Into the Heart of Vague Intentions

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In-the-Heart-of-the-SeaHerman Melville’s Moby Dick was the stuff of nightmares for children and inspiration for students of literature. Making a film around the subject required careful deliberation. Ron Howard, with his eclectic directorial flair manifested in films like A Beautiful Mind and Rush did seem like just the right choice to steer the project. Add to that the decision of leaving alone Moby Dick to delve into the legend behind it.

Taking off from Nathaniel Philbrick’s nonfictional, In the Heart of the Sea: The Tragedy of the Whaleship  Essex, the film follows the narrations of Tom Nickerson, who had survived the wreckage of whaling ship Essex after being attacked by a sperm whale.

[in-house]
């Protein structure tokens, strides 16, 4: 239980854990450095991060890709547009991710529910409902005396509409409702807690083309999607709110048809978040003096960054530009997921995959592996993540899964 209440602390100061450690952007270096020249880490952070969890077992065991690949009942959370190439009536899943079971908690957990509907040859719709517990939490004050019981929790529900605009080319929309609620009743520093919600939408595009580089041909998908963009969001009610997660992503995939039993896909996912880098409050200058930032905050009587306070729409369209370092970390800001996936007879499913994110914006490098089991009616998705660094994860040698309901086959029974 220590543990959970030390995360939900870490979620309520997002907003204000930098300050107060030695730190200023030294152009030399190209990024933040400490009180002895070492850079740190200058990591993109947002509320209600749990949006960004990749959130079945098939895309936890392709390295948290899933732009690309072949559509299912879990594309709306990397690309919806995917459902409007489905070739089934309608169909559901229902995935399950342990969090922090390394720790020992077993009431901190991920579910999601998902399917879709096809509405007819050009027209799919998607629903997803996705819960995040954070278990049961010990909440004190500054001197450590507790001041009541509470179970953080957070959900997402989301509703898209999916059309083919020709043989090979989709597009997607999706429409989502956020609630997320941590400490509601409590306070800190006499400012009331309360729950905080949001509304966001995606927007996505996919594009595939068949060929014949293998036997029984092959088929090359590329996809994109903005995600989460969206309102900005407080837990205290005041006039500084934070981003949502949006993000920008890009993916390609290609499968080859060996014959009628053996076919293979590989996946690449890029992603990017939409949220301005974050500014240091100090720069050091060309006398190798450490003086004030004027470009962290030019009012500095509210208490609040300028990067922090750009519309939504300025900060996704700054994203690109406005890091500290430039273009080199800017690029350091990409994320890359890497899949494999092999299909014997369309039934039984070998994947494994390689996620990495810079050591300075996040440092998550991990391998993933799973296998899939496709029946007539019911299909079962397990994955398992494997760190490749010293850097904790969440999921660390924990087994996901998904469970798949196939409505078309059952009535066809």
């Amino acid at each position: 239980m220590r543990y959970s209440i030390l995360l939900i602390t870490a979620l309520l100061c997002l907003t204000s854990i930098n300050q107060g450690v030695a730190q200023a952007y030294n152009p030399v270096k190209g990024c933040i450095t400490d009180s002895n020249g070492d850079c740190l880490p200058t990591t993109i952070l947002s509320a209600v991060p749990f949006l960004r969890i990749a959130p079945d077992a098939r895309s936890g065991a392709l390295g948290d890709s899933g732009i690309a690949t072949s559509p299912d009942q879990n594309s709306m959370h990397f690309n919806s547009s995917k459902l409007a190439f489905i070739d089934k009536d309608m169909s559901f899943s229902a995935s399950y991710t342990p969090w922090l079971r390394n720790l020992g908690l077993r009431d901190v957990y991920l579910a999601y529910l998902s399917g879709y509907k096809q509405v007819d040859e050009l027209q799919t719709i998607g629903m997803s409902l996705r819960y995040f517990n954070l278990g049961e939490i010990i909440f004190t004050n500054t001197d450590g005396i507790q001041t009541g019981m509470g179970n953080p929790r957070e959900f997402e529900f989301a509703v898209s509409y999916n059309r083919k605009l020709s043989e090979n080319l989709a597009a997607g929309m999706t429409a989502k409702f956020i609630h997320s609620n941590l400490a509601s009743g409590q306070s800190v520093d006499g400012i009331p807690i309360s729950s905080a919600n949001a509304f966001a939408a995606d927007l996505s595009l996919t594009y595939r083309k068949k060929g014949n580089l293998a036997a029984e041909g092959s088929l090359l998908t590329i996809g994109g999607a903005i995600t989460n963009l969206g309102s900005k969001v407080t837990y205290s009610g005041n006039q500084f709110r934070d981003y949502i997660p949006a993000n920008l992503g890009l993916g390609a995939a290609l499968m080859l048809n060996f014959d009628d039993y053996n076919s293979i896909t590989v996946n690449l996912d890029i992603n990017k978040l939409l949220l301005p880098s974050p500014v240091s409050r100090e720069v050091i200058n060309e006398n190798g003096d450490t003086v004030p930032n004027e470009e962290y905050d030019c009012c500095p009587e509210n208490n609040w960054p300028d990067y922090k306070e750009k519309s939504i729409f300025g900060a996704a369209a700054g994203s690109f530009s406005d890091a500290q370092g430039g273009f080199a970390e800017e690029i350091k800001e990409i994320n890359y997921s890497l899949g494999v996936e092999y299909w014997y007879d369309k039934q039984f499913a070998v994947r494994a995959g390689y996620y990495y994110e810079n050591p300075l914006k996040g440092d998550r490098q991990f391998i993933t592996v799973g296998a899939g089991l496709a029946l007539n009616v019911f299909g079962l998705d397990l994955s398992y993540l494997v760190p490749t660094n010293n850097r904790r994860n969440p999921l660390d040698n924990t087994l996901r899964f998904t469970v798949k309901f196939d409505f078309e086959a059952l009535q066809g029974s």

The film tries hard to breathe reality into the account of a nearly mythical sea monster. The visual treatment of the sperm whale is reminiscent of how the audience were given thrilling but brief glimpses of Godzilla in the eponymous 2014 film. The whale menacingly glides under the transparent sea surface. But this self-seriousness sans imagination leaves the film as a visually arresting but manufactured Christmas blockbuster.

The cinematic scope of a white whale is not fully gauged as the film’s focus keeps veering back to Owen Chase, Essex’s first mate. Putting in an earnest effort to make the character look harrowed yet undaunted, Chris Hemsworth only manages to deliver a stiff performance. Hence, the ornate computer graphics trying to capture minute human emotions instead of the spectacular possibilities of a film with ‘Titanicesque’ potential, clearly miss the boat.

To this misplaced pastiche of cinematic influences, Howard adds a last discordant note. He tries to turn the film into a conversation on the perils of tampering with the environment. This strain of an ecological warning ala Avatar is fine. But trying to manage its wide canvas from the wrong end, In the Heart of the sea  seems to lose the ecological angle in the middle of the film. By the end of it, the audience is not certain whether they just watched a film on nature-versus-humans, a monster film or one on the sea expedition of an intrepid man.